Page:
State officials should find out if the cure is worse than the disease before doing drastic surgery on the way Pennsylvania tries to cover the uninsured.
On Monday, state representatives are expected to approve a measure aimed at providing health coverage to about 800,000 uninsured Pennsylvanians.
It’s a laudable goal. But the way the House is operating is akin to a surgeon doing open-heart surgery without previously seeing the patient or having any pretesting done to understand the particulars of the problem, what complications might come up, whether it could exacerbate the trouble or whether it could cause harmful side effects.
Patients wouldn’t be willing to accept those actions from a doctor, and we shouldn’t accept it from our lawmakers.
Senate Bill 1137 was approved by the Senate Oct. 30 as a method of extending the state’s system for helping doctors with their malpractice insurance costs.
But on Tuesday, House Democrats filed a major revision of the bill that added a plan to offer health care coverage for uninsured residents. Most representatives never saw the amended measure until Tuesday afternoon, and the House leadership limited the chance to offer amendments.
Debate started minutes later. On Wednesday, after nine hours of debate and without any committee hearings on the specifics of the bill’s added proposals, the amended SB 1137 was approved 114-81 on second consideration.
That’s not the way our state legislature should be operating, especially on a matter that could have a huge impact on taxpayers.
Taxpayers deserve to see the numbers on what this program will cost — not just in its first year but also projections for 10 or 20 years down the line — as well as the funding sources.
The federal government projected recently that spending on health care is expected to double in the next decade. Pennsylvanians deserve to know whether SB 1137 is sustainable, especially without big tax increases.
The Philadelphia Inquirer notes that the coverage being proposed is more than the state currently offers under its adultBasic program for uninsured adults because it also includes prescriptions, behavioral health, management of chronic diseases and prevention and wellness.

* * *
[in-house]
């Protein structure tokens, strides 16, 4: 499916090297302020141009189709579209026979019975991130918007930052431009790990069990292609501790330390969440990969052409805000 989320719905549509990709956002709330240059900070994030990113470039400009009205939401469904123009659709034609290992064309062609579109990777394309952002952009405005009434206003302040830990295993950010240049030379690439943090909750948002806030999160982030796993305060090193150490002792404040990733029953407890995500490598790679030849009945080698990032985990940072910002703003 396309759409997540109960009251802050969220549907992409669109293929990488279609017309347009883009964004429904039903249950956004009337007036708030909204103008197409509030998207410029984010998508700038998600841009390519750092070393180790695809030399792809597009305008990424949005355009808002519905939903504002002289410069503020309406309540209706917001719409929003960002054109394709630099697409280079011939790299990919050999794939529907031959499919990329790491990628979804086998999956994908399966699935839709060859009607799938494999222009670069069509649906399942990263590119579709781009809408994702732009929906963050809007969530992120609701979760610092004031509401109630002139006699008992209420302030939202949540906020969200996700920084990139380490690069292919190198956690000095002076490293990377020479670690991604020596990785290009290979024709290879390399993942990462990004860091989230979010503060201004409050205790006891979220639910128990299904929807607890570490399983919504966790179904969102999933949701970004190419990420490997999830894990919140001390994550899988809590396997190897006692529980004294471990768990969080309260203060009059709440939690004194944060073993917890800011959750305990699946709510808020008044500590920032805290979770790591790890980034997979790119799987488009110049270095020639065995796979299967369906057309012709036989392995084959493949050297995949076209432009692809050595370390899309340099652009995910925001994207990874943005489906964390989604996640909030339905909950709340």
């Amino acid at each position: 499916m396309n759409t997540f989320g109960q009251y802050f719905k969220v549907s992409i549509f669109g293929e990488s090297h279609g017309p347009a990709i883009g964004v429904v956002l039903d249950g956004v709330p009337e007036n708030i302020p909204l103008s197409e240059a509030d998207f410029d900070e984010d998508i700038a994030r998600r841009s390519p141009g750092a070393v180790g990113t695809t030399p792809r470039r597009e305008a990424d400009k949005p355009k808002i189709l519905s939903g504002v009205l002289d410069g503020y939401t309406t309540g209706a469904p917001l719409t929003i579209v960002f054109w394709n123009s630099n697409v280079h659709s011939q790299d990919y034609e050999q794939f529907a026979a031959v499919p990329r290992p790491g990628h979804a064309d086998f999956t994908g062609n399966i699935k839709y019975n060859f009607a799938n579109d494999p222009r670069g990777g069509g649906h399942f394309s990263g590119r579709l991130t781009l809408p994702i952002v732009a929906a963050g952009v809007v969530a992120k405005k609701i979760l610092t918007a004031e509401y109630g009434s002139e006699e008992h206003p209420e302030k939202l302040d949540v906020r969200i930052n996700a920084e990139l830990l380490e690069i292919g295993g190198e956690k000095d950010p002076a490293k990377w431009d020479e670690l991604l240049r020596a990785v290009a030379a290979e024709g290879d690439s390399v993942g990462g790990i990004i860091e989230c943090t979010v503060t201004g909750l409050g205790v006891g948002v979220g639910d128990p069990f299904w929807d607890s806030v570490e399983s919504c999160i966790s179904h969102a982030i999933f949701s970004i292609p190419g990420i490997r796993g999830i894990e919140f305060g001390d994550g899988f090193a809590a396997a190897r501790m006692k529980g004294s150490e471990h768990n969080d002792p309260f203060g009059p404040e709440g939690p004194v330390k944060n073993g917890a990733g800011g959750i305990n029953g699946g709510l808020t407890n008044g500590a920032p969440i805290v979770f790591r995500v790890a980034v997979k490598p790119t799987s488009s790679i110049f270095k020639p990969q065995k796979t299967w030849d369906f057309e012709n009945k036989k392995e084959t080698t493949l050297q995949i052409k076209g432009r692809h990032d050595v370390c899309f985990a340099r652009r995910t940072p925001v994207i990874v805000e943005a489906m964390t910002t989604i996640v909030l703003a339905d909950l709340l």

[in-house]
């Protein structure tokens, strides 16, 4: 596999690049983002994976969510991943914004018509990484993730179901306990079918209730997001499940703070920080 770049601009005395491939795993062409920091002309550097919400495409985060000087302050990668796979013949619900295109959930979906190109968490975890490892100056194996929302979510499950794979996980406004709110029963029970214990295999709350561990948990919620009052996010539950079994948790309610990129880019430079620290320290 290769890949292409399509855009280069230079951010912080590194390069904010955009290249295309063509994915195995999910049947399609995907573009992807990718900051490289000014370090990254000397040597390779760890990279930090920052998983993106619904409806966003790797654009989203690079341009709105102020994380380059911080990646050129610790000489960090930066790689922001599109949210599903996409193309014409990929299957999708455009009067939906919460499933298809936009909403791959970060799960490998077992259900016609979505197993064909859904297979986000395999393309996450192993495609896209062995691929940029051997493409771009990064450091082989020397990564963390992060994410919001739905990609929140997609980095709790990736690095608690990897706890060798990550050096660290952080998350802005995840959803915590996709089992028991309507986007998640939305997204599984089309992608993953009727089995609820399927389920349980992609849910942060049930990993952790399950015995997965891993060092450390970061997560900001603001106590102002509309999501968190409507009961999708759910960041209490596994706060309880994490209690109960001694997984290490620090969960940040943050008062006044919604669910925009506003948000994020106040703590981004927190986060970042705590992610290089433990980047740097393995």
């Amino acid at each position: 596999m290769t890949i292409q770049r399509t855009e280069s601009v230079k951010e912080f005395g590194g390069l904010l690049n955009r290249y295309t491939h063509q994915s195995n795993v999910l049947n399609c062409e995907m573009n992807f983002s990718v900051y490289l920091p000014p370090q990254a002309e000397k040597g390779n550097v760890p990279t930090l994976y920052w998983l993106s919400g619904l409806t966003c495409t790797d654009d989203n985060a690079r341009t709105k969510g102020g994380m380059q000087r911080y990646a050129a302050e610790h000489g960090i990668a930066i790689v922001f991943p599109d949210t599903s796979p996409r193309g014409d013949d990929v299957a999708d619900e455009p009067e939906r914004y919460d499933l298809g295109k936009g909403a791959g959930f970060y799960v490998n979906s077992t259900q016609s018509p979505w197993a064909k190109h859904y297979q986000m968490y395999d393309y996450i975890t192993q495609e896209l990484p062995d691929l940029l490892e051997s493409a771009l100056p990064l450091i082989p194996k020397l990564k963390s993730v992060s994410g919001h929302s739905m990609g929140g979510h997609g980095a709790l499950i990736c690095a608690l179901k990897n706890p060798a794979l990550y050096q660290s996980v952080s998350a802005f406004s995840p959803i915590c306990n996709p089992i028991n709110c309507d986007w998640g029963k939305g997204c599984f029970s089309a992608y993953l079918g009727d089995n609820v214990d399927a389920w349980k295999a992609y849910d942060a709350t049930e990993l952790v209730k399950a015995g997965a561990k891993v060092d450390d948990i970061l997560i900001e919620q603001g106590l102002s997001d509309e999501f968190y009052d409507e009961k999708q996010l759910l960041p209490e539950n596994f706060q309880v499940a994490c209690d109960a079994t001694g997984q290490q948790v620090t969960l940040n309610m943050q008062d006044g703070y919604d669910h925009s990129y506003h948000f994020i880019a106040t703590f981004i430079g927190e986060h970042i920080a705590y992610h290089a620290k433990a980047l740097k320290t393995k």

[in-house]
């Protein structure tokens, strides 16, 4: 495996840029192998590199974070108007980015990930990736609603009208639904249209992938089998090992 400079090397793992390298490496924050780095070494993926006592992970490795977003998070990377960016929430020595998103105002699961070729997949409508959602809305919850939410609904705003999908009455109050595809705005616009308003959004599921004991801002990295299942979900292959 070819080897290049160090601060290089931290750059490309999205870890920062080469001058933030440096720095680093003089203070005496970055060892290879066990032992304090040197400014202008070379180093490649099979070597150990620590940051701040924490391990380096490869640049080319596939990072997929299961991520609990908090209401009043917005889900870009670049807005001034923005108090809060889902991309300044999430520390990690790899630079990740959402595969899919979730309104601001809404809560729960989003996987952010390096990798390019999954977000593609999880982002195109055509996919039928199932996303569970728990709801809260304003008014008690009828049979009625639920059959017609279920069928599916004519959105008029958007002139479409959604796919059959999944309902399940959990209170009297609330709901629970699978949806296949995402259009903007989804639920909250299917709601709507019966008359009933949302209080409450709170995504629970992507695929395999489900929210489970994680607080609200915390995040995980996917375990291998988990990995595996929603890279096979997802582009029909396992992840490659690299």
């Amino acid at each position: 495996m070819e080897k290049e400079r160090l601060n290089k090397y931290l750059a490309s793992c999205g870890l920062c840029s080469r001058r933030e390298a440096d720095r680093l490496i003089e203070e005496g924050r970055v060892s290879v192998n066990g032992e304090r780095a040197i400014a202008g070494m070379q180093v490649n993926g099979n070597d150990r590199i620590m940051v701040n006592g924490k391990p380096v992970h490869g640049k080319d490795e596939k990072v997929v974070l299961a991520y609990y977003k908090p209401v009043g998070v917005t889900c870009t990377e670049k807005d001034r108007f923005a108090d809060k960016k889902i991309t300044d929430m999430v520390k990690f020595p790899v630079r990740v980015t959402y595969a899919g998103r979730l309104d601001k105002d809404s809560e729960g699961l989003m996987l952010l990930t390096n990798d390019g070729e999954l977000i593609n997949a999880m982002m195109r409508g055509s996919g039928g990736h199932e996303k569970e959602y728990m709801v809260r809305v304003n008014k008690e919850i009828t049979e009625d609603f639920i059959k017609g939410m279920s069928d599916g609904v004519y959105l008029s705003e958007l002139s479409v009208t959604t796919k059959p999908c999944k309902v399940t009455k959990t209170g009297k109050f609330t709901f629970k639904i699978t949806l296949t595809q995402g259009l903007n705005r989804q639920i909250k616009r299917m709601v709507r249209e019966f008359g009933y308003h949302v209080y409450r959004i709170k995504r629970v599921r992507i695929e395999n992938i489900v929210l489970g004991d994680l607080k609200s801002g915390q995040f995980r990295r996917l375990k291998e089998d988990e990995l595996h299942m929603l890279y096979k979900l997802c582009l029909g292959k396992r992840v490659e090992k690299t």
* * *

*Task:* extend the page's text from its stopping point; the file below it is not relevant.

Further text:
Already the adultBasic program has 80,000 people on a waiting list because of limits on funding. How is Pennsylvania — really, its taxpayers — going to be able to afford adding hundreds of thousands of people to the rolls and offering better coverage?
Shouldn’t we be having hearings to find out before passing the measure? Shouldn’t we have hearings to find out whether this could encourage private employers to drop their coverage and basically tell their workers to go on the state’s program? Shouldn’t we have hearings to look at whether this really will cure the problem?
It appears most state representatives are ready to put taxpayers under the knife without knowing whether the problem is with the heart or the gall bladder. That’s bad medicine and bad policy.
Trying to find ways of covering the uninsured is a serious issue that needs to be addressed. But we need to look at all of the options, the risks and the rewards before taking a course of action.
If lawmakers are afraid of putting their proposal through the presurgical testing of public hearings, the taxpayers of Pennsylvania should be worried.
We expect our doctors to act responsibly. We should demand our legislators operate in the same manner.
Table action on SB 1173 until we know what to expect.